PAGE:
Deep in the ocean near Santorini lie ephemeral pools of shimmering carbon dioxide. We’ll tell you how they got there, and why your appreciation of the ocean isn’t nearly poetic enough.

Three-thousand-six-hundred years ago, the volcano on Santorini erupted and took out the Minoan civilization. The area is still a geologic hot spot. It’s shaken by regular earthquakes, but the only thing that must be erupting from the ground is carbon dioxide. When calcium carbonate, which makes up one of the chief components of limestone, is put under pressure and exposed to heat, it can give off a lot of CO2.

Up until now, scientist thought carbon dioxide that was released from the sea bed escaped and mingled with the rest of the ocean water. Then an underwater exploration vehicle went about 250 meters down into the ocean and came upon iridescent pools which had collected in crevices in the rock. These are similar to the pools of brine that are sometimes seen on the ocean floor. The CO2 saturated water is so dense that it separates from the water around it and forms defined underwater “lakes.”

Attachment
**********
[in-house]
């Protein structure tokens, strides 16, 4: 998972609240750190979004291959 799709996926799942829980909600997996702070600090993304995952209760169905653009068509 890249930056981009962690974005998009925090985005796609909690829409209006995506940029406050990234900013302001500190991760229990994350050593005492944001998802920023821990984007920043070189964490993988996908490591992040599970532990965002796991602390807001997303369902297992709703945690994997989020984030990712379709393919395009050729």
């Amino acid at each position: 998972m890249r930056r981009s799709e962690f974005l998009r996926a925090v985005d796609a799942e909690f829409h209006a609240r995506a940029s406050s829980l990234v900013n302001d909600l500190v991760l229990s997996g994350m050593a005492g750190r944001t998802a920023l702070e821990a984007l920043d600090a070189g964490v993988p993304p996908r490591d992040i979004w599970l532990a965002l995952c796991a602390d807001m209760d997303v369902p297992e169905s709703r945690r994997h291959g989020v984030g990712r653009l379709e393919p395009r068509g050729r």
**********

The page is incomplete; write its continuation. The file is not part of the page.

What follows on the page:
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The pools are not permanent. Scientists believe that they eventually mix with the rest of the ocean, so they only are big enough to collect whenever a particularly dense “shower” of carbon dioxide comes up from the ocean floor. They’re acidic, and resistant to life, but some researchers think that it’s microorganisms that make the pool pearlescent.

Check out a short clip of the pools here.

[Source: The Kallisti Limnes]

Images: Woods Hole Oceanographic Institute